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Year : 2018  |  Volume : 15  |  Issue : 1  |  Page : 77-80

One-year review of pityriasis rosea among outpatients in Kano, Northwestern Nigeria

Department of Medicine, Aminu Kano Teaching Hospital, Kano, Nigeria

Correspondence Address:
Dr. M S Mijinyawa
Department of Medicine, Aminu Kano Teaching Hospital, Kano
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Source of Support: None, Conflict of Interest: None

DOI: 10.4103/njbcs.njbcs_10_16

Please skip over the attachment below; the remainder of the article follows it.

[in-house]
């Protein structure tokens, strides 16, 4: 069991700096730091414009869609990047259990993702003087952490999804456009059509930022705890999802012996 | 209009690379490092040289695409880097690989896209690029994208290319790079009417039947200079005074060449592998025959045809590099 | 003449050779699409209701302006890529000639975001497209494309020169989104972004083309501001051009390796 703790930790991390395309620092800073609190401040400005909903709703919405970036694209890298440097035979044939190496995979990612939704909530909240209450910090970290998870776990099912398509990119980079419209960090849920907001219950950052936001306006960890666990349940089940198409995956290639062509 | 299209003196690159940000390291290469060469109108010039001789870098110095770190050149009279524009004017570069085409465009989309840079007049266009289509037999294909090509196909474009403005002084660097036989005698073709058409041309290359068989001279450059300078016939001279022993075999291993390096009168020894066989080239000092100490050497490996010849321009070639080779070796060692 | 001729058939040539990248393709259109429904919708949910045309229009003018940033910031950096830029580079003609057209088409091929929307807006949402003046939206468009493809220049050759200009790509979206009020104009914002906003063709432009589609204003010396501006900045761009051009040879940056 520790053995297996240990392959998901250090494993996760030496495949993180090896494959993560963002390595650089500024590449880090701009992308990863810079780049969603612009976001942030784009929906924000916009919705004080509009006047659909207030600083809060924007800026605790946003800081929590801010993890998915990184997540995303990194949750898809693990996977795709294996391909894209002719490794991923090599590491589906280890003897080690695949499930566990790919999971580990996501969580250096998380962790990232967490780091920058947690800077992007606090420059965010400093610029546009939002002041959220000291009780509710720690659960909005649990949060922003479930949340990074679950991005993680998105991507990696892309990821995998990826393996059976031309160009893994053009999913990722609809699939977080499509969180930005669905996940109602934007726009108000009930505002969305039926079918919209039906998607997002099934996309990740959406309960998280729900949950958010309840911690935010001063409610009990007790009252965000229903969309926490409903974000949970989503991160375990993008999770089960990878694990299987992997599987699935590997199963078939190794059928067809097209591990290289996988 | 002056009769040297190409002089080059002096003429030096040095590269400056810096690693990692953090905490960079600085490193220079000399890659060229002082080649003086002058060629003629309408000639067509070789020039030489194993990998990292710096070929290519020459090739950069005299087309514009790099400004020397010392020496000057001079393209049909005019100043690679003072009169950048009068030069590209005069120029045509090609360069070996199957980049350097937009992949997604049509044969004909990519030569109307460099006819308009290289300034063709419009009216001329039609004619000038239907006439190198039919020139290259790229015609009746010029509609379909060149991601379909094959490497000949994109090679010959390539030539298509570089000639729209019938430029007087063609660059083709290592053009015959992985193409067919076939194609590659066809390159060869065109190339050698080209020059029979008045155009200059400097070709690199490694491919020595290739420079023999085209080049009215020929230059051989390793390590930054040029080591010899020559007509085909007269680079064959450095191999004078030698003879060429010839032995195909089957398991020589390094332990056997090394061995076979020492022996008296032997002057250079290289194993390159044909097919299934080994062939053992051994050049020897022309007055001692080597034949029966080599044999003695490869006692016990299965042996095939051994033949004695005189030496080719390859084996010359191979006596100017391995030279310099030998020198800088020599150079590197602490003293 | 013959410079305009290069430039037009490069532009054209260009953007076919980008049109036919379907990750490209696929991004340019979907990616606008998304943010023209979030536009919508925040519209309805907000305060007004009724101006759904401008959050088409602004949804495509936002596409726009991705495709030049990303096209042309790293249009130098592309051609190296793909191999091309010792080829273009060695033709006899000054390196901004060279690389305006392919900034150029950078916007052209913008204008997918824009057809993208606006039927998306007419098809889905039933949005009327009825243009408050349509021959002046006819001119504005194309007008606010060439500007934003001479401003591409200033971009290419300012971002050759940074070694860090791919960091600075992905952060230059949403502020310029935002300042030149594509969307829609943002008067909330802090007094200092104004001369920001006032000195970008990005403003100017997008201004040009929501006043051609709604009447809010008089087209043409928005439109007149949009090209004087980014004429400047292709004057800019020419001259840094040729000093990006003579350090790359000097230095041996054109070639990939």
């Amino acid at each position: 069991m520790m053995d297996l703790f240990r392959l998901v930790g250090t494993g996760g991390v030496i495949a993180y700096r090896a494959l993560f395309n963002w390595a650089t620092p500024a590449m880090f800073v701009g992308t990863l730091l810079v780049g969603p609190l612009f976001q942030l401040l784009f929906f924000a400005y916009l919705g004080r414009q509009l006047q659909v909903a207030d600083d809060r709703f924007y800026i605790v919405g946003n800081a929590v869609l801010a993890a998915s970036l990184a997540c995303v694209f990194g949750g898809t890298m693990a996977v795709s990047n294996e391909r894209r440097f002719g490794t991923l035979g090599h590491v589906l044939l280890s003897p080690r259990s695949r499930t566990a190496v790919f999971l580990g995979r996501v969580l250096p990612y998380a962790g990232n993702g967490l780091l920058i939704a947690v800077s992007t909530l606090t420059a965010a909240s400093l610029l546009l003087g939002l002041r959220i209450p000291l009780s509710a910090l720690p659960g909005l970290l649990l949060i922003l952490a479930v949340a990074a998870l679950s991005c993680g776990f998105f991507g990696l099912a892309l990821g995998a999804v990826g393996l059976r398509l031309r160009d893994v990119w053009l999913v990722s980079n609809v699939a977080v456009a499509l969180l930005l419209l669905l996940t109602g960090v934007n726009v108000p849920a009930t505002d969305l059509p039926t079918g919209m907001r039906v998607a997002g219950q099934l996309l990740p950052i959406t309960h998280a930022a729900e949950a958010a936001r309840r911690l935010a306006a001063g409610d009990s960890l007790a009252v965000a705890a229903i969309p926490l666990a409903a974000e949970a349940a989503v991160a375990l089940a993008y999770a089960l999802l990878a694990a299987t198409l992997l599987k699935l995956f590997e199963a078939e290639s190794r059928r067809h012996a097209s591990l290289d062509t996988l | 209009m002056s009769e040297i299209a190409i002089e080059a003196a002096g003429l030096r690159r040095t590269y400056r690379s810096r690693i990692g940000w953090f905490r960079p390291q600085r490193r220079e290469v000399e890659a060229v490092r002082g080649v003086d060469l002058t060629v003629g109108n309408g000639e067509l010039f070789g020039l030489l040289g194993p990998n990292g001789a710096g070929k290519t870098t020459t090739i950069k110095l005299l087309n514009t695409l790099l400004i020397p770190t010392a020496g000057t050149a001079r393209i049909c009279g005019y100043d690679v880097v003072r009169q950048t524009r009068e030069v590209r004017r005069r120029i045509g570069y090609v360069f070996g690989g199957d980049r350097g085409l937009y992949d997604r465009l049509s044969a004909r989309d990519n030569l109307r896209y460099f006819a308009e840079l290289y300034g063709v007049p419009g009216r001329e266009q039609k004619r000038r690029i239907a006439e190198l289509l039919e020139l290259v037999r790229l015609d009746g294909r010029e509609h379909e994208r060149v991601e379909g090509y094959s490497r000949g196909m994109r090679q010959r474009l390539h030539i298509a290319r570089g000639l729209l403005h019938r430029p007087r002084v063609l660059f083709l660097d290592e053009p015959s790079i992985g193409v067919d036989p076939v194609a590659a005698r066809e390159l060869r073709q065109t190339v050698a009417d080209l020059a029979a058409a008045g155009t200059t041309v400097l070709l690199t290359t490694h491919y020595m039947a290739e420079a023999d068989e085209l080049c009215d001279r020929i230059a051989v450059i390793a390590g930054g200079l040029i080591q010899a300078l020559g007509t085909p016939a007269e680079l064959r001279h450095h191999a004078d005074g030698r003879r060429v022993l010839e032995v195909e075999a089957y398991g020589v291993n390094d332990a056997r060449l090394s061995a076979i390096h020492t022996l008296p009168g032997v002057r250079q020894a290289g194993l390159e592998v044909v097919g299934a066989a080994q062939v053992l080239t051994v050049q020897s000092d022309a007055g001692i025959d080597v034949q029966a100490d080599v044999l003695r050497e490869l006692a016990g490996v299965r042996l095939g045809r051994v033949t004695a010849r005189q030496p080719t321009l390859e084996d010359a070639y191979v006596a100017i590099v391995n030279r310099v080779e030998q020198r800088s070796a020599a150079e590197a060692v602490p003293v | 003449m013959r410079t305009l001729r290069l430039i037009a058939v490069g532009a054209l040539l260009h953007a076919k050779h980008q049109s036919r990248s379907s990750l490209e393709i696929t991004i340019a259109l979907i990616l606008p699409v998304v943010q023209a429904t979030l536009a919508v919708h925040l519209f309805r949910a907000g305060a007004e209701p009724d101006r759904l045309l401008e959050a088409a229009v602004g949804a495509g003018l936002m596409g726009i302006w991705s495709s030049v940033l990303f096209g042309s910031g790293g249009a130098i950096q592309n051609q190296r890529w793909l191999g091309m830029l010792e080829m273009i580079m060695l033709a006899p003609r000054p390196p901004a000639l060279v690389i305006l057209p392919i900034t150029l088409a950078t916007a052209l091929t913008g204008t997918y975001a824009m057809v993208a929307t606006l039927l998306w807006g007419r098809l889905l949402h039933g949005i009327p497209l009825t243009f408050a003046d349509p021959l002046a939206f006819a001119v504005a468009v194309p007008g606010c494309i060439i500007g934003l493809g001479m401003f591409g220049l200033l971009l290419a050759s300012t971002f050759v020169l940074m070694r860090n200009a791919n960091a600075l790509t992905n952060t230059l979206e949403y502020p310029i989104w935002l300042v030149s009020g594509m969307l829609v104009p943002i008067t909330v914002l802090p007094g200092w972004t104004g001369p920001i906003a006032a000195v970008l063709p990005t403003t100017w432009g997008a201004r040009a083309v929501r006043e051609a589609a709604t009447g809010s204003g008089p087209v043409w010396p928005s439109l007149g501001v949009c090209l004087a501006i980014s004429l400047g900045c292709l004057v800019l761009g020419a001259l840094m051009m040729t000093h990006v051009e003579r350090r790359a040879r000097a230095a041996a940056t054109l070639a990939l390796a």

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Background: Pityriasis rosea (PR) is an acute self-limiting papulo-squamous skin disorder commonly observed in otherwise healthy children and young adults. Objective: To describe the clinical pattern of PR in Kano, Northwest Nigeria. Materials and Methods: This was a descriptive cross-sectional study that was carried out between June 2010 and May 2011 among out-patients attending three dermatology clinics in Kano, Nigeria. Patients with rashes that met the clinical diagnostic criteria of PR were recruited and followed up until there was resolution of lesions. The demographic characteristics of the patients were recorded along with the clinical manifestations of the lesions. All the data obtained were analysed using SPSS for Windows. Results: Out of 1,528 patients seen over the 12 months study period, 56 patients had PR out of which 23 (41.1%) were males and 33 (58.9%) were females, giving a male:female ratio of 1:1.4. PR, therefore, accounted for 3.6% of all dermatology out-patient visits in Kano. The patients' ages ranged from 6 years to 55 years with most of them in the age range of 11–20 years. The peak month of incidence was January in which about a quarter (21%) of the patients were seen. Only 5 (8.9%) patients had prodromal symptoms preceding the onset of the rash. Herald patch, which was mainly located on the trunk, was present in 45 (80%) of the studied patients. Secondary eruptions appeared within 7 days after the herald patch in 69% and had a typical Christmas tree pattern of distribution along the line of skin cleavage in 70% of the patients. Approximately three-quarter (73 %) of the patients had complete resolution of the rash by the 4th week. Recurrence was not reported 24 weeks after the last patient was seen. Conclusion: The pattern of presentation of PR was not different from that observed by other researchers. However, contrary to earlier reports from south Nigeria, our study shows that PR occurs more frequently during the cold dry season.

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